How to handle a blitz is going to be an important topic of conversation in the Philadelphia sports world this holiday weekend.
While the Philadelphia Eagles offense has looked inept at handling blitzes during their current six-week plummet into the abyss, Philadelphia 76ers guard Tyrese Maxey is showing a lot of improvement in that area. With Joel Embiid missing time lately, opposing defenses have opted to blitz Tyrese more often in attempt to get the ball out of his hands and force other Sixers to beat them. Sound strategy by the opposition based upon what we’ve seen most of this season.
On Friday night, though, the Sacramento Kings tried blitzing Maxey a number of times. They came hard at him on the game’s very first possession, but he managed to jump over the double team and find Nic Batum, who nailed a three-pointer to open the scoring. Throughout the evening, Tyrese did an excellent job identifying blitzes early and getting the ball quickly to his teammates so they could take advantage of open space and recovering defenders. After the 112-93 win over the Kings, Sixers head coach Nick Nurse was asked how Maxey has handled teams blitzing him:
“I think he handled it awesome. I think we got it to where it needed to go. We had a variety of things. We got it to the guy that was coming right off the blitz, we advanced past it and moved it around. I think we got a bunch of open threes out of it and a few other backup layups out of it too and that’s what we’re trying to do. You’re either trying to catch and shoot wide-open threes or a rim attempt, and I thought our guys, again, were very well organized and they stayed in the play to make people available. You have two on you, you have to find the next pass and then you should be playing four on three from the back of that.”
Here’s one of those open threes Nurse mentioned. The Sixers use Mo Bamba to set a high screen up top for Maxey. Kings big man Domantas Sabonis immediately leaves his man to cut off Maxey’s dribble. Tyrese recognizes it right away and makes the jump pass back to Bamba, who knocks down the open look.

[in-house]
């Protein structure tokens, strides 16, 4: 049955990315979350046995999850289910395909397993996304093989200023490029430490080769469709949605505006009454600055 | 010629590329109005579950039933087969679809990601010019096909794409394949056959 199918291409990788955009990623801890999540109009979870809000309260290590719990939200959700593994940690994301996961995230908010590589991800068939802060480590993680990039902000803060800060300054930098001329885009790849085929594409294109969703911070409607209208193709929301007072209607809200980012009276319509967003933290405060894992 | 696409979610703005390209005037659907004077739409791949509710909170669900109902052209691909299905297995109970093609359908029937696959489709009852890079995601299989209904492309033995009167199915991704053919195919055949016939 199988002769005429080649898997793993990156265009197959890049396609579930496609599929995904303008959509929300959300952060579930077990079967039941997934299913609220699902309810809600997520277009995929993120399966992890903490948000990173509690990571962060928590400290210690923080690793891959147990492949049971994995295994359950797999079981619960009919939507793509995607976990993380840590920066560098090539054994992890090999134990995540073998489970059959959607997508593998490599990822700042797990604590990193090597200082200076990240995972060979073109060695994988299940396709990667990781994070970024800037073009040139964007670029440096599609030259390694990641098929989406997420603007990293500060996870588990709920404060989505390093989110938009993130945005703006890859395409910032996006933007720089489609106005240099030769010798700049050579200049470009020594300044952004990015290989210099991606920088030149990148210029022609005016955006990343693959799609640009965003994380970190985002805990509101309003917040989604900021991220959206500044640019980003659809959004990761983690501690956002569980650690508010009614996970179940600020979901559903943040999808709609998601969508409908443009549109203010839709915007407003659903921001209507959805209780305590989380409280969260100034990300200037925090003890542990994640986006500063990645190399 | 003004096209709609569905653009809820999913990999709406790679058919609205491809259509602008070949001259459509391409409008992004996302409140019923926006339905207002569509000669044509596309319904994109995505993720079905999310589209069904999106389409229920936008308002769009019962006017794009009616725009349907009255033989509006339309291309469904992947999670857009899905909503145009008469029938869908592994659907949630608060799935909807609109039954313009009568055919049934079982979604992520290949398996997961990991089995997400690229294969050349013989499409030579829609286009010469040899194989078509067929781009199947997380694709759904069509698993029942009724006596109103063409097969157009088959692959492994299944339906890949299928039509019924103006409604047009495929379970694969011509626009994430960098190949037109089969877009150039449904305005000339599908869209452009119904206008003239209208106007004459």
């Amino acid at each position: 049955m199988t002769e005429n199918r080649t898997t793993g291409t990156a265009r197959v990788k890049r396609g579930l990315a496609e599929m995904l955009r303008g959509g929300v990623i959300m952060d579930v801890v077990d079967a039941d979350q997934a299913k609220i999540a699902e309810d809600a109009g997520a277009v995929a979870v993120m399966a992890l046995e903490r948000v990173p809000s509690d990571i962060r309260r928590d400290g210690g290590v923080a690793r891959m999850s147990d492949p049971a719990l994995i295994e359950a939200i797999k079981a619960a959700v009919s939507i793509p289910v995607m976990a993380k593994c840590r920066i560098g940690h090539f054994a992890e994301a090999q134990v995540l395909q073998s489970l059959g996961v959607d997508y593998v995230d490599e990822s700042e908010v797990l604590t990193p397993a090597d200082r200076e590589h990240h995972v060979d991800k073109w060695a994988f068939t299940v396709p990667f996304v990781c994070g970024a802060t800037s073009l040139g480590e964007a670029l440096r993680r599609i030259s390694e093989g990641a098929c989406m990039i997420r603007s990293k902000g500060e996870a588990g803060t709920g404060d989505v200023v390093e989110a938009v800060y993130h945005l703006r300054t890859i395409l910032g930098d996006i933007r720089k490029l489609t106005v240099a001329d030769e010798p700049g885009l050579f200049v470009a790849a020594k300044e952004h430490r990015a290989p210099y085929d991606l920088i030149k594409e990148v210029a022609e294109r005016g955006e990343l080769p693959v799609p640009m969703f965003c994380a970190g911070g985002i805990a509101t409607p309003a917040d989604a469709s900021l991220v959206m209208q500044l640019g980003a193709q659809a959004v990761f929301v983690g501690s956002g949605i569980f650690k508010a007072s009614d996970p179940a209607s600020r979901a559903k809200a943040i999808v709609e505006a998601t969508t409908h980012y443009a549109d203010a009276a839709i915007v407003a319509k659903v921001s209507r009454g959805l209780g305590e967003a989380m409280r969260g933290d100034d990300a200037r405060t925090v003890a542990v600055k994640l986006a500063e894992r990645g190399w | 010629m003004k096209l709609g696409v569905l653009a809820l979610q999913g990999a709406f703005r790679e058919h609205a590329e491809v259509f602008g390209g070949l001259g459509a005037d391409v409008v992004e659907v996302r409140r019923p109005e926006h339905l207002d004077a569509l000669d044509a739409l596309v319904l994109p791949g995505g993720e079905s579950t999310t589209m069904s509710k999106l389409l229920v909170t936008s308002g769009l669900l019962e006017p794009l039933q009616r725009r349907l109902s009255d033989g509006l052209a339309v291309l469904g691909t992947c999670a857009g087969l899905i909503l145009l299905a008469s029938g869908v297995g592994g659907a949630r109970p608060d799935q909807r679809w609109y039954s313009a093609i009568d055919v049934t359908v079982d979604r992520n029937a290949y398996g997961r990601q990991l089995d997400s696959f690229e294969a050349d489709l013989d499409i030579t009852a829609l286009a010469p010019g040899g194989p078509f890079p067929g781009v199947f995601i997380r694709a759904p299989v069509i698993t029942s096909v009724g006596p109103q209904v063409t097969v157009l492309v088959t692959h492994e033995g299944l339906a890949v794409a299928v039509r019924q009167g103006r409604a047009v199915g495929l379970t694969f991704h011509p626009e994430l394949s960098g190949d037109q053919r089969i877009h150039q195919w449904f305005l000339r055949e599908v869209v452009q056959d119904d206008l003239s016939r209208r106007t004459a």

You can see why teams wouldn’t opt for this scheme very much when Joel is in the game. Imagine him with that much vacant hardwood in front of him in the middle of the court. It’s not only up to Maxey to diagnose the defense, but his teammates need to capitalize. Tyrese was quick to credit others for doing a terrific job when asked postgame how to defeat a blitz defense:
“I think we’re kind of getting used to it. A lot of times when Big Fella [Joel Embiid] doesn’t play, or during the rotations where he’s out the game, that’s what defenses have kind of gone to. The blitz, and the faceguard, different things like that. It’s just me kind of getting used to it. It’s like my first time really seeing this, especially at NBA level. I think guys like Paul Reed, guys like Mo Bamba did a really good job of catching it off the blitz and getting downhill, and making plays for others out there.”
Undoubtedly, teams will do a better job blitzing and recovering than the Kings, who rank 17th in the league in defensive rating. Still, we saw great signs from Maxey on Friday night, as this will be part of the next stage of his offensive evolution. He has proven he can score at all three levels. Now he has to show he can slice apart a defense with his playmaking decisions when they force the ball out of his hands. If all goes well, defenses will tire of getting beaten in that way, and Maxey can shift back to roasting single coverages. That’s life in the NBA when you’re the focal point of the opposition. Gaining these skills during in-game reps at just 23 years old, Tyrese Maxey is remarkably ahead of schedule.